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On Twitter, Guy A. Lepage commented on a case in which a mother was found guilty of offering her daughter to her spouse as a sex toy, un jouet sexuel.

Lepage called the woman a colice de conne on Twitter.

What does this mean?

Here’s what the tweet says:

Colice de conne ! Prison longtemps please Une mère offre sa fille comme jouet sexuel à son conjoint via

If you guessed that Guy A. Lepage is insulting the mother, you’d be right! Here’s how it might read if it had been written in English:

Fucking idiot! Long prison sentence, please. A mother offers her daughter as a sex toy to her spouse.

Calling a man un con or a woman une conne is an insult in French.

The masculine word con in French is vulgar. Its English equivalent is cunt. In fact, con (French), cunt (English) and coño (Spanish) are all etymologically related.

When con or conne is used to insult someone, it becomes an offensive way of calling someone an idiot.

Interestingly, we read this about the usage of con and conne in Québec on Wikipedia:

Con et conne existent aussi au Québec et sont fréquemment utilisés, mais n’ont été adoptés que dans la deuxième moitié du 20esiècle, sous l’influence des films français. Ce terme argotique nous était inconnu avant la deuxième guerre mondiale.

Con and conne also exist in Québec and are frequently used, but they weren’t adopted until the second half of the 20th century, influenced by French films. This slang term was not used in Québec before the Second World War.

On that Wikipedia page, con and conne were given as synonyms of épais and épaisse, which are frequently used in Québec in the sense of “idiot.”

What about colice?

We’ve seen this before on OffQc but more often spelled on the blog as câlice and câlisse. In colice de conne, the colice de part means “fucking.”

colice de conne, fucking idiot
colice de cave, fucking idiot
colice de marde, fucking shit
ma câlisse de job, my fucking job
une câlice de bonne idée, a fucking good idea
un câlisse de chien sale, a fucking dirty dog

Be sure to listen to Laurent Paquin’s Chant sacré, where you’ll hear all kinds of Québécois swear words in a very short song.

You can follow Guy A. Lepage on Twitter here.

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ma-vie-cest-de-la-marde-francais-quebecois

Ma vie, c’est d’la marde.

Ma vie, c’est d’la marde.
My life is shitty.
[His life is shitty because he got D+ at school. Well, at least he got the +.]

Stresse pas, bro!
La vie est si belle!
Don’t stress out, bro!
Life is so nice!

C’est vrai, au moins il fait beau en esti!
That’s true, at least it’s fuckin’ nice out!

Hehe, j’niaisais!
Hehe, I was kidding!

_ _ _

[…] en esti, fucking […]
c’est beau en esti!, that’s fucking nice!
t’es hot en esti!, you’re fucking hot!

niaiser, to kid, to joke
arrête de niaiser!, stop kidding around!
me niaises-tu?, are you kidding me?

+ 13 example sentences of the québécois marde here.

Bon lundi!

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Wou-hou, check la madame, est toute énarvée!

Yes! Entry #800! I’m so excited!
J’suis tellement énervé!

Now there’s an expression that means the opposite of what you might expect…

In Québec, j’suis tellement énervé doesn’t have the negative meaning of “annoyed” or “irritated” like it does in France.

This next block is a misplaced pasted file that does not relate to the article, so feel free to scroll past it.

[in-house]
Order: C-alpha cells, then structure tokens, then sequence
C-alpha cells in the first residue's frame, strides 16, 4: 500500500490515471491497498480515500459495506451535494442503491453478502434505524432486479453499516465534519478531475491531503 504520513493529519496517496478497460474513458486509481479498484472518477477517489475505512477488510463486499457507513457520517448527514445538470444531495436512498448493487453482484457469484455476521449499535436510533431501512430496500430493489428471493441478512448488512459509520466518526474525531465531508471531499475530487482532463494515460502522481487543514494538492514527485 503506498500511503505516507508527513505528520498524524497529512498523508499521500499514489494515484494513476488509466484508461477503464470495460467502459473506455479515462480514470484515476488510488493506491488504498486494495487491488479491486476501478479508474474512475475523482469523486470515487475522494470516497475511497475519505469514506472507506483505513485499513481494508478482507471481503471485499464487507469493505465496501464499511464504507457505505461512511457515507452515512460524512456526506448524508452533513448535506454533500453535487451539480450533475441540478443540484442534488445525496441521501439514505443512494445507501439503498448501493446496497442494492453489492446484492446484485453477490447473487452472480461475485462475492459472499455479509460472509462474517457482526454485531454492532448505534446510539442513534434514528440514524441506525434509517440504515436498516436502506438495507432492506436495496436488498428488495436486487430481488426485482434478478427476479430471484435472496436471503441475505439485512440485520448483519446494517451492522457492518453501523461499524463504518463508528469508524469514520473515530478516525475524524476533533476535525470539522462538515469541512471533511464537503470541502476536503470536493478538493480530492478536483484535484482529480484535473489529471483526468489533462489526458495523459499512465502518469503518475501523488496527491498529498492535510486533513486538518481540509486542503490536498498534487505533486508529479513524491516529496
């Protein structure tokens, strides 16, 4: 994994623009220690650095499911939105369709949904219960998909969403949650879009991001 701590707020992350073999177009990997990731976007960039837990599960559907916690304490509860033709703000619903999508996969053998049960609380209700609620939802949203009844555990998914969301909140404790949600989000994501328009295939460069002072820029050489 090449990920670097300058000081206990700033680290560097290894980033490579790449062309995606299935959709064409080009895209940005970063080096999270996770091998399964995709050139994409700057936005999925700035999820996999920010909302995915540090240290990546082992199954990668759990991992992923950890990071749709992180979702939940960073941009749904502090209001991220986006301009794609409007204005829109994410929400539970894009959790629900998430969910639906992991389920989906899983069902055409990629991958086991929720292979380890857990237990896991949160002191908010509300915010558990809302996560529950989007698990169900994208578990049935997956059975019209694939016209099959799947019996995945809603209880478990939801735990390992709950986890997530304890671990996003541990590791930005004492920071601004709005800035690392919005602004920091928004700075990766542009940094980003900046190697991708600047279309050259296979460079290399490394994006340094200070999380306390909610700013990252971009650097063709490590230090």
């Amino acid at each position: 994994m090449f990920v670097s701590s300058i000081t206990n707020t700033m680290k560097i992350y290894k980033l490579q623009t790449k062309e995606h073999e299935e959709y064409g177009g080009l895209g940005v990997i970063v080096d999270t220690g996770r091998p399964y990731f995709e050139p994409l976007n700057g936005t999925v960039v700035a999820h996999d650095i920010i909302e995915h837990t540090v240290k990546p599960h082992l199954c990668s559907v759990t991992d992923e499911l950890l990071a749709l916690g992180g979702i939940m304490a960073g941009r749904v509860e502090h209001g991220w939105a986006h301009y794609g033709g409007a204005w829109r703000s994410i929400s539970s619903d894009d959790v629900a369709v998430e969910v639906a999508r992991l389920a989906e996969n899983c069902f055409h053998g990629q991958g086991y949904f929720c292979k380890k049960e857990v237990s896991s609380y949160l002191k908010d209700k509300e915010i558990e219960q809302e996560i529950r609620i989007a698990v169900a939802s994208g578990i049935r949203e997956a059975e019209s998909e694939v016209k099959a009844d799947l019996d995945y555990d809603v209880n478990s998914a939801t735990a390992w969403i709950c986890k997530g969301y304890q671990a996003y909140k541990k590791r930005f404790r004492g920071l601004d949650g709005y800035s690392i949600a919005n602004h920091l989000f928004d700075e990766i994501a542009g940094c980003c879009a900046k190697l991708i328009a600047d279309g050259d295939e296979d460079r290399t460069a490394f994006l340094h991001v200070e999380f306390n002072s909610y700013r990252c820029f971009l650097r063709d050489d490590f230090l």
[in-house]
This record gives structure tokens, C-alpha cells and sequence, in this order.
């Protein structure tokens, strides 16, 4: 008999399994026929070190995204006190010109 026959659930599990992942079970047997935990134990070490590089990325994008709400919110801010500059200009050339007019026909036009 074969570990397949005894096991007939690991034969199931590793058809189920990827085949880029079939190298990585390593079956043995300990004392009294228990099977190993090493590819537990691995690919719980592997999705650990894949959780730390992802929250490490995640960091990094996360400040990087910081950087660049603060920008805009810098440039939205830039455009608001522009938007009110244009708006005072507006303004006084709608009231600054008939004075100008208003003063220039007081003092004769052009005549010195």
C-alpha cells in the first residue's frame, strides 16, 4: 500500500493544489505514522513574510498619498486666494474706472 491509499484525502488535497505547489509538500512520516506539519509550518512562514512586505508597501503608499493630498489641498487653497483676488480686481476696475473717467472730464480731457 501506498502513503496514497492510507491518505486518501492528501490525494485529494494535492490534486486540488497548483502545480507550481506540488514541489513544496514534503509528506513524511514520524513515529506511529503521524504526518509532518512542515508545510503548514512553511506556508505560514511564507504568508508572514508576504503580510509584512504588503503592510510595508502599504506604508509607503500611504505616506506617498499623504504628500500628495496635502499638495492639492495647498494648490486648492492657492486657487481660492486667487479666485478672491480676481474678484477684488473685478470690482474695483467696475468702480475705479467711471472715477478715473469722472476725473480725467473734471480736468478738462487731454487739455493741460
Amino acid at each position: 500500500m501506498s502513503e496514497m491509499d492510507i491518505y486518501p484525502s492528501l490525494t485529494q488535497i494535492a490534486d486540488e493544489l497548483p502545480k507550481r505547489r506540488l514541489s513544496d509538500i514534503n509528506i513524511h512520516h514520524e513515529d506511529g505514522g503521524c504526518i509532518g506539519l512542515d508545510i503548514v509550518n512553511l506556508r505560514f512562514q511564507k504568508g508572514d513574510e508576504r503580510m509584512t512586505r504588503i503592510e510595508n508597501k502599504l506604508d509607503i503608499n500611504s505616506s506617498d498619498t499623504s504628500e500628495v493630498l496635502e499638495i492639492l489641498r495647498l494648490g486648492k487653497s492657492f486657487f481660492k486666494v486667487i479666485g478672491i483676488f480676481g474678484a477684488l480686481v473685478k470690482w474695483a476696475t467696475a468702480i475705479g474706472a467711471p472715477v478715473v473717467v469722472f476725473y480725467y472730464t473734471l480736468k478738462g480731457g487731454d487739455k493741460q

It has the positive meaning of “excited.”

Remember, je suis is very often pronounced informally as chu or chui.

I’ll use the spelling j’suis below to show these informal pronunciations.

J’suis tellement énervée, je tiens plus en place.
I’m so excited, I can’t keep still.

Je dors p’us, j’suis tellement énervé!
I can’t sleep anymore, I’m so excited! (P’us in informal pronunciation of the negative [ne] plus. It sounds like pu.)

Je capote, j’suis énervée, excitée…
I can’t calm down, I’m so excited…

J’suis toute énervée, là! J’ai plein de papillons!
I’m so excited! I’m all butterflies!

J’suis tellement énervé de partir.
I’m so excited to leave.

J’étais très énervé à l’idée de le rencontrer.
I was very excited at the idea of meeting him.

J’suis tellement énervée! J’me peux p’us! Maudit que j’ai hâte!
I’m so excited! I can’t take it anymore (can’t wait)! Damn I can’t wait!

In that last example above, j’me peux p’us is a contraction of je (ne) me peux plus and means essentially the same thing as j’ai hâte. The informal p’us sounds like pu.

You’ll remember that the Québécois pronounce â like “aww,” so hâte almost-sorta-kinda sounds like the English word “ought,” whereas in France hâte sounds more like the English word “at.”

J’ai hâte! J’me peux p’us!
I can’t wait! I can’t take it anymore!

J’me peux p’us… dans trois jours, je pars en vacances!
I can’t wait… in three days, I’m going on holiday!

Câline, j’me peux p’us, j’ai trop hâte de voir ça!
My goodness, I can’t take it anymore, I can’t wait to see it!

The expression je me peux plus can take on another sense: A woman asked online in a forum for pregnant mothers if she could take a quick dip in the pool on a hot day despite having a slightly detached placenta. Another woman responded with this advice for her on hot days:

Moi, j’ai toujours un pouche-pouche d’eau dans le réfrigérateur. Quand je me peux pus, je m’arrose de cette eau très froide et OH que ça fait du bien!

I always keep a spray bottle filled with water in the refrigerator. When I can’t take it anymore, I spray myself with the cold water and OH does it ever feel good!

Here, the idea behind je me peux plus is not being able to withstand any longer (and not “I can’t wait” like in the other examples).

Yes, un pouche-pouche is a spray bottle! Here, it’s used to talk about a spray bottle filled with water; it’s also used to talk about spray bottles filled with perfume. This funny term comes from the sound the spray bottle makes… pouche-pouche. 😀